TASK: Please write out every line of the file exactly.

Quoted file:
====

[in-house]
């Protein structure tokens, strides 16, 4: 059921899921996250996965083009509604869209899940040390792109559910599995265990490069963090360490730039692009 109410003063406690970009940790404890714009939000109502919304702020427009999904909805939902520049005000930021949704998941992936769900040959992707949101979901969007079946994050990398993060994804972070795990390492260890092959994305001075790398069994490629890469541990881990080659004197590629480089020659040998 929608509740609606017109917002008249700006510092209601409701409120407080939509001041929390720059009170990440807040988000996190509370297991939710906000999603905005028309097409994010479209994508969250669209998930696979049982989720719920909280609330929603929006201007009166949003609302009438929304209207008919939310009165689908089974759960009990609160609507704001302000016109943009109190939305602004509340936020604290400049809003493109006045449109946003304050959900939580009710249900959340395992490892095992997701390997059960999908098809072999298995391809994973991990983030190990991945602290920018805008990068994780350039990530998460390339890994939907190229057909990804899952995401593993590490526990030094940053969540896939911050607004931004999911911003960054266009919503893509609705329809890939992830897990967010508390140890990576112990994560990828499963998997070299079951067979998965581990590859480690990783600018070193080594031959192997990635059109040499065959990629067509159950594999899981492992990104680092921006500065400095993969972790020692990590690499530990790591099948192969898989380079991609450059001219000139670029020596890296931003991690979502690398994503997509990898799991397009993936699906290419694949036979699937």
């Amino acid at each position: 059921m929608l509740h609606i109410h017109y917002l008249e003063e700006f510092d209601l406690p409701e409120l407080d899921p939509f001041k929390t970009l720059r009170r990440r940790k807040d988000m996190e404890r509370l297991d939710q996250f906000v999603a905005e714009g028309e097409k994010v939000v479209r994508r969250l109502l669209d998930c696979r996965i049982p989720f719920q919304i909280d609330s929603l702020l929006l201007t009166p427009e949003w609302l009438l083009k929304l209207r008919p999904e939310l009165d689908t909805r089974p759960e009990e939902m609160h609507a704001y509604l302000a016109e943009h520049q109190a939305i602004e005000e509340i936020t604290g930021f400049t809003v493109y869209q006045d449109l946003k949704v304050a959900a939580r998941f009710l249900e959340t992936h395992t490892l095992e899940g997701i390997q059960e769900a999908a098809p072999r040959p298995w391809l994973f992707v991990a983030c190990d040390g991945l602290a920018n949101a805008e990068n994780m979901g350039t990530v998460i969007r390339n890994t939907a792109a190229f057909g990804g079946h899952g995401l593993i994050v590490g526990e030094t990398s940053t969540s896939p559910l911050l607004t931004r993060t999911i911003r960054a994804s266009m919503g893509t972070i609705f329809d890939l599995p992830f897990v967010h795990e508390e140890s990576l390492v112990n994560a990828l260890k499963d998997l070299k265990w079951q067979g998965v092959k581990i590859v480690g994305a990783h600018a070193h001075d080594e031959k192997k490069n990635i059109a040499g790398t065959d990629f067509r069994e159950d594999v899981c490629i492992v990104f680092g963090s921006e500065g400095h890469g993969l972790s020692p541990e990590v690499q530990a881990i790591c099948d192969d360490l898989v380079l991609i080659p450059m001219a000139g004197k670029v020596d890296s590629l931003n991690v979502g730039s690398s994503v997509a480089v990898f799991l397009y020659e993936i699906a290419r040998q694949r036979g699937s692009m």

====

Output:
[in-house]
């Protein structure tokens, strides 16, 4: 059921899921996250996965083009509604869209899940040390792109559910599995265990490069963090360490730039692009 109410003063406690970009940790404890714009939000109502919304702020427009999904909805939902520049005000930021949704998941992936769900040959992707949101979901969007079946994050990398993060994804972070795990390492260890092959994305001075790398069994490629890469541990881990080659004197590629480089020659040998 929608509740609606017109917002008249700006510092209601409701409120407080939509001041929390720059009170990440807040988000996190509370297991939710906000999603905005028309097409994010479209994508969250669209998930696979049982989720719920909280609330929603929006201007009166949003609302009438929304209207008919939310009165689908089974759960009990609160609507704001302000016109943009109190939305602004509340936020604290400049809003493109006045449109946003304050959900939580009710249900959340395992490892095992997701390997059960999908098809072999298995391809994973991990983030190990991945602290920018805008990068994780350039990530998460390339890994939907190229057909990804899952995401593993590490526990030094940053969540896939911050607004931004999911911003960054266009919503893509609705329809890939992830897990967010508390140890990576112990994560990828499963998997070299079951067979998965581990590859480690990783600018070193080594031959192997990635059109040499065959990629067509159950594999899981492992990104680092921006500065400095993969972790020692990590690499530990790591099948192969898989380079991609450059001219000139670029020596890296931003991690979502690398994503997509990898799991397009993936699906290419694949036979699937």
């Amino acid at each position: 059921m929608l509740h609606i109410h017109y917002l008249e003063e700006f510092d209601l406690p409701e409120l407080d899921p939509f001041k929390t970009l720059r009170r990440r940790k807040d988000m996190e404890r509370l297991d939710q996250f906000v999603a905005e714009g028309e097409k994010v939000v479209r994508r969250l109502l669209d998930c696979r996965i049982p989720f719920q919304i909280d609330s929603l702020l929006l201007t009166p427009e949003w609302l009438l083009k929304l209207r008919p999904e939310l009165d689908t909805r089974p759960e009990e939902m609160h609507a704001y509604l302000a016109e943009h520049q109190a939305i602004e005000e509340i936020t604290g930021f400049t809003v493109y869209q006045d449109l946003k949704v304050a959900a939580r998941f009710l249900e959340t992936h395992t490892l095992e899940g997701i390997q059960e769900a999908a098809p072999r040959p298995w391809l994973f992707v991990a983030c190990d040390g991945l602290a920018n949101a805008e990068n994780m979901g350039t990530v998460i969007r390339n890994t939907a792109a190229f057909g990804g079946h899952g995401l593993i994050v590490g526990e030094t990398s940053t969540s896939p559910l911050l607004t931004r993060t999911i911003r960054a994804s266009m919503g893509t972070i609705f329809d890939l599995p992830f897990v967010h795990e508390e140890s990576l390492v112990n994560a990828l260890k499963d998997l070299k265990w079951q067979g998965v092959k581990i590859v480690g994305a990783h600018a070193h001075d080594e031959k192997k490069n990635i059109a040499g790398t065959d990629f067509r069994e159950d594999v899981c490629i492992v990104f680092g963090s921006e500065g400095h890469g993969l972790s020692p541990e990590v690499q530990a881990i790591c099948d192969d360490l898989v380079l991609i080659p450059m001219a000139g004197k670029v020596d890296s590629l931003n991690v979502g730039s690398s994503v997509a480089v990898f799991l397009y020659e993936i699906a290419r040998q694949r036979g699937s692009m």